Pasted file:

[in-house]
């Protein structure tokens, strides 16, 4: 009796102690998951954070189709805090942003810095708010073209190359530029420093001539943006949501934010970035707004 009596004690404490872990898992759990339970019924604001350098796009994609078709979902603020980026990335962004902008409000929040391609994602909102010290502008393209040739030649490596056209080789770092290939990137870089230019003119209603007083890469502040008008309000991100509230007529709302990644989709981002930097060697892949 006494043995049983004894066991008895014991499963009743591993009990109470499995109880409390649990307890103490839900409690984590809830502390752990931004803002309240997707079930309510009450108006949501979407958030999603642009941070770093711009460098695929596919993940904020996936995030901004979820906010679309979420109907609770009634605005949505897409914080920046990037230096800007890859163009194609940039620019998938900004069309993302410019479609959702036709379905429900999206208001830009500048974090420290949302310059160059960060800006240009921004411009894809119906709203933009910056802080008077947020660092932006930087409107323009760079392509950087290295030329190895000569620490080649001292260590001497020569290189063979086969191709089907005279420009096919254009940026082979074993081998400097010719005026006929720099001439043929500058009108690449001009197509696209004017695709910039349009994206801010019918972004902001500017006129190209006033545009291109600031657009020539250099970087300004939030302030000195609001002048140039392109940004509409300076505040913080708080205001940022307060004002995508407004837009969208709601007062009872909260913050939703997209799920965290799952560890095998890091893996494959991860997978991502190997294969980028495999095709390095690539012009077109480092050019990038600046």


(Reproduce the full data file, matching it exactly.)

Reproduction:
[in-house]
């Protein structure tokens, strides 16, 4: 009796102690998951954070189709805090942003810095708010073209190359530029420093001539943006949501934010970035707004 009596004690404490872990898992759990339970019924604001350098796009994609078709979902603020980026990335962004902008409000929040391609994602909102010290502008393209040739030649490596056209080789770092290939990137870089230019003119209603007083890469502040008008309000991100509230007529709302990644989709981002930097060697892949 006494043995049983004894066991008895014991499963009743591993009990109470499995109880409390649990307890103490839900409690984590809830502390752990931004803002309240997707079930309510009450108006949501979407958030999603642009941070770093711009460098695929596919993940904020996936995030901004979820906010679309979420109907609770009634605005949505897409914080920046990037230096800007890859163009194609940039620019998938900004069309993302410019479609959702036709379905429900999206208001830009500048974090420290949302310059160059960060800006240009921004411009894809119906709203933009910056802080008077947020660092932006930087409107323009760079392509950087290295030329190895000569620490080649001292260590001497020569290189063979086969191709089907005279420009096919254009940026082979074993081998400097010719005026006929720099001439043929500058009108690449001009197509696209004017695709910039349009994206801010019918972004902001500017006129190209006033545009291109600031657009020539250099970087300004939030302030000195609001002048140039392109940004509409300076505040913080708080205001940022307060004002995508407004837009969208709601007062009872909260913050939703997209799920965290799952560890095998890091893996494959991860997978991502190997294969980028495999095709390095690539012009077109480092050019990038600046």